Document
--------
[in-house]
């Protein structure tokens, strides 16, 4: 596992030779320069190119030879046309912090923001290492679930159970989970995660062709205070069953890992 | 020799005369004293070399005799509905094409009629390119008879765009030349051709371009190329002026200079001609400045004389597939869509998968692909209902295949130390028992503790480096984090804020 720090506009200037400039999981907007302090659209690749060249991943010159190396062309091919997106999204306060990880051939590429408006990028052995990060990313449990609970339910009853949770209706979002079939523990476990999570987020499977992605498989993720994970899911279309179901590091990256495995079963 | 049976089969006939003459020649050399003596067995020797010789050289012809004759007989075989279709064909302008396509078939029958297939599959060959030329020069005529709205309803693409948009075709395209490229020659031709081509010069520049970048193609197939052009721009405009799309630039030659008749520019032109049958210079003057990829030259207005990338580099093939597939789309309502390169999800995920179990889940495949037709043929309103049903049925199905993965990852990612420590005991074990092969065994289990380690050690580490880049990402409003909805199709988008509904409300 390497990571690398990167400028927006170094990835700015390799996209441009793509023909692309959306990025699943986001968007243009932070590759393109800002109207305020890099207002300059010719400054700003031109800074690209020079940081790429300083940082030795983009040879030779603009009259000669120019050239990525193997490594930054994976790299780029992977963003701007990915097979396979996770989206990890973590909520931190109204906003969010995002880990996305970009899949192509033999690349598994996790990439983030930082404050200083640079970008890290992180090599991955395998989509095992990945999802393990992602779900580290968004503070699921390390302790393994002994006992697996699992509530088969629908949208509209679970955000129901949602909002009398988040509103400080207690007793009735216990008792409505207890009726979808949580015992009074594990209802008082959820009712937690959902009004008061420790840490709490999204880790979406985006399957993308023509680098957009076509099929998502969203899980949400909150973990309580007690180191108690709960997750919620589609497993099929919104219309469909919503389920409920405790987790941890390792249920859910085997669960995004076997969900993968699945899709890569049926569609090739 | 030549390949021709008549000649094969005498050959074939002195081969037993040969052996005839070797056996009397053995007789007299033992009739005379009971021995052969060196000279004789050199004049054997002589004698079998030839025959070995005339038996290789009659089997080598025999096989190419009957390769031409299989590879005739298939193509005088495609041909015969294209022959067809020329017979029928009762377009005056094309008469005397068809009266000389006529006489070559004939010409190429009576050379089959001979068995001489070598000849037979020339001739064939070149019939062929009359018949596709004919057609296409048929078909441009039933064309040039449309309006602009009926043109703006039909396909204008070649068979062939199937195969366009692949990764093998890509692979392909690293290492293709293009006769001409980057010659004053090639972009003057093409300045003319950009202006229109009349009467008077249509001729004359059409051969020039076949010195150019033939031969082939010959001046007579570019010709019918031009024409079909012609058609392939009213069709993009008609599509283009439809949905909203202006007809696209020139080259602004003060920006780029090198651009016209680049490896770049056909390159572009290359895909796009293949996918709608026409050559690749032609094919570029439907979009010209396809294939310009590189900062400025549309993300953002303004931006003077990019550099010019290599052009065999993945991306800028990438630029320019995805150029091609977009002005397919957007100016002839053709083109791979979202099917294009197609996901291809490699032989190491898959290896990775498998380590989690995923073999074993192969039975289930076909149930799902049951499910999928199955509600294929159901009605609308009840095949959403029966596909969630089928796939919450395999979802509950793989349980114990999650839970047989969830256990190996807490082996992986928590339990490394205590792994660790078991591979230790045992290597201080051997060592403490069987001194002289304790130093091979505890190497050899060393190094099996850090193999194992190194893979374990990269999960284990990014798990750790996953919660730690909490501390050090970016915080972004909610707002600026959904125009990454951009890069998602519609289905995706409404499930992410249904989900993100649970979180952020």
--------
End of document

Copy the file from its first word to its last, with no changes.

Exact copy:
[in-house]
């Protein structure tokens, strides 16, 4: 596992030779320069190119030879046309912090923001290492679930159970989970995660062709205070069953890992 | 020799005369004293070399005799509905094409009629390119008879765009030349051709371009190329002026200079001609400045004389597939869509998968692909209902295949130390028992503790480096984090804020 720090506009200037400039999981907007302090659209690749060249991943010159190396062309091919997106999204306060990880051939590429408006990028052995990060990313449990609970339910009853949770209706979002079939523990476990999570987020499977992605498989993720994970899911279309179901590091990256495995079963 | 049976089969006939003459020649050399003596067995020797010789050289012809004759007989075989279709064909302008396509078939029958297939599959060959030329020069005529709205309803693409948009075709395209490229020659031709081509010069520049970048193609197939052009721009405009799309630039030659008749520019032109049958210079003057990829030259207005990338580099093939597939789309309502390169999800995920179990889940495949037709043929309103049903049925199905993965990852990612420590005991074990092969065994289990380690050690580490880049990402409003909805199709988008509904409300 390497990571690398990167400028927006170094990835700015390799996209441009793509023909692309959306990025699943986001968007243009932070590759393109800002109207305020890099207002300059010719400054700003031109800074690209020079940081790429300083940082030795983009040879030779603009009259000669120019050239990525193997490594930054994976790299780029992977963003701007990915097979396979996770989206990890973590909520931190109204906003969010995002880990996305970009899949192509033999690349598994996790990439983030930082404050200083640079970008890290992180090599991955395998989509095992990945999802393990992602779900580290968004503070699921390390302790393994002994006992697996699992509530088969629908949208509209679970955000129901949602909002009398988040509103400080207690007793009735216990008792409505207890009726979808949580015992009074594990209802008082959820009712937690959902009004008061420790840490709490999204880790979406985006399957993308023509680098957009076509099929998502969203899980949400909150973990309580007690180191108690709960997750919620589609497993099929919104219309469909919503389920409920405790987790941890390792249920859910085997669960995004076997969900993968699945899709890569049926569609090739 | 030549390949021709008549000649094969005498050959074939002195081969037993040969052996005839070797056996009397053995007789007299033992009739005379009971021995052969060196000279004789050199004049054997002589004698079998030839025959070995005339038996290789009659089997080598025999096989190419009957390769031409299989590879005739298939193509005088495609041909015969294209022959067809020329017979029928009762377009005056094309008469005397068809009266000389006529006489070559004939010409190429009576050379089959001979068995001489070598000849037979020339001739064939070149019939062929009359018949596709004919057609296409048929078909441009039933064309040039449309309006602009009926043109703006039909396909204008070649068979062939199937195969366009692949990764093998890509692979392909690293290492293709293009006769001409980057010659004053090639972009003057093409300045003319950009202006229109009349009467008077249509001729004359059409051969020039076949010195150019033939031969082939010959001046007579570019010709019918031009024409079909012609058609392939009213069709993009008609599509283009439809949905909203202006007809696209020139080259602004003060920006780029090198651009016209680049490896770049056909390159572009290359895909796009293949996918709608026409050559690749032609094919570029439907979009010209396809294939310009590189900062400025549309993300953002303004931006003077990019550099010019290599052009065999993945991306800028990438630029320019995805150029091609977009002005397919957007100016002839053709083109791979979202099917294009197609996901291809490699032989190491898959290896990775498998380590989690995923073999074993192969039975289930076909149930799902049951499910999928199955509600294929159901009605609308009840095949959403029966596909969630089928796939919450395999979802509950793989349980114990999650839970047989969830256990190996807490082996992986928590339990490394205590792994660790078991591979230790045992290597201080051997060592403490069987001194002289304790130093091979505890190497050899060393190094099996850090193999194992190194893979374990990269999960284990990014798990750790996953919660730690909490501390050090970016915080972004909610707002600026959904125009990454951009890069998602519609289905995706409404499930992410249904989900993100649970979180952020």